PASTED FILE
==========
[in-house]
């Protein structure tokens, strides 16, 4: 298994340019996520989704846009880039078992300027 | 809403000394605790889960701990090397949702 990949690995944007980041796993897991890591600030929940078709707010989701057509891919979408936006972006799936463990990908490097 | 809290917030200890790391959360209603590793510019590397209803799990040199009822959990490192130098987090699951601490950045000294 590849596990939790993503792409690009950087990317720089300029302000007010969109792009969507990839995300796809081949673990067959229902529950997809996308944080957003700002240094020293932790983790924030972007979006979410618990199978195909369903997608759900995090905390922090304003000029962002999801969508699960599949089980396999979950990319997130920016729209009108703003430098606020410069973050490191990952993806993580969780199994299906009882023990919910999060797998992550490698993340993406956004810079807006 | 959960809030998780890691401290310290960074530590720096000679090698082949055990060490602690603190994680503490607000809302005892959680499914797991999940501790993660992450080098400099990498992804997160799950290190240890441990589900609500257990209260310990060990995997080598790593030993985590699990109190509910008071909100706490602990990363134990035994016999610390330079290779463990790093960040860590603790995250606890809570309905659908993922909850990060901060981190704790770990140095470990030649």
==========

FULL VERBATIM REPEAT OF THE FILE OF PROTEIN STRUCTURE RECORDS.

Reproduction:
[in-house]
């Protein structure tokens, strides 16, 4: 298994340019996520989704846009880039078992300027 | 809403000394605790889960701990090397949702 990949690995944007980041796993897991890591600030929940078709707010989701057509891919979408936006972006799936463990990908490097 | 809290917030200890790391959360209603590793510019590397209803799990040199009822959990490192130098987090699951601490950045000294 590849596990939790993503792409690009950087990317720089300029302000007010969109792009969507990839995300796809081949673990067959229902529950997809996308944080957003700002240094020293932790983790924030972007979006979410618990199978195909369903997608759900995090905390922090304003000029962002999801969508699960599949089980396999979950990319997130920016729209009108703003430098606020410069973050490191990952993806993580969780199994299906009882023990919910999060797998992550490698993340993406956004810079807006 | 959960809030998780890691401290310290960074530590720096000679090698082949055990060490602690603190994680503490607000809302005892959680499914797991999940501790993660992450080098400099990498992804997160799950290190240890441990589900609500257990209260310990060990995997080598790593030993985590699990109190509910008071909100706490602990990363134990035994016999610390330079290779463990790093960040860590603790995250606890809570309905659908993922909850990060901060981190704790770990140095470990030649």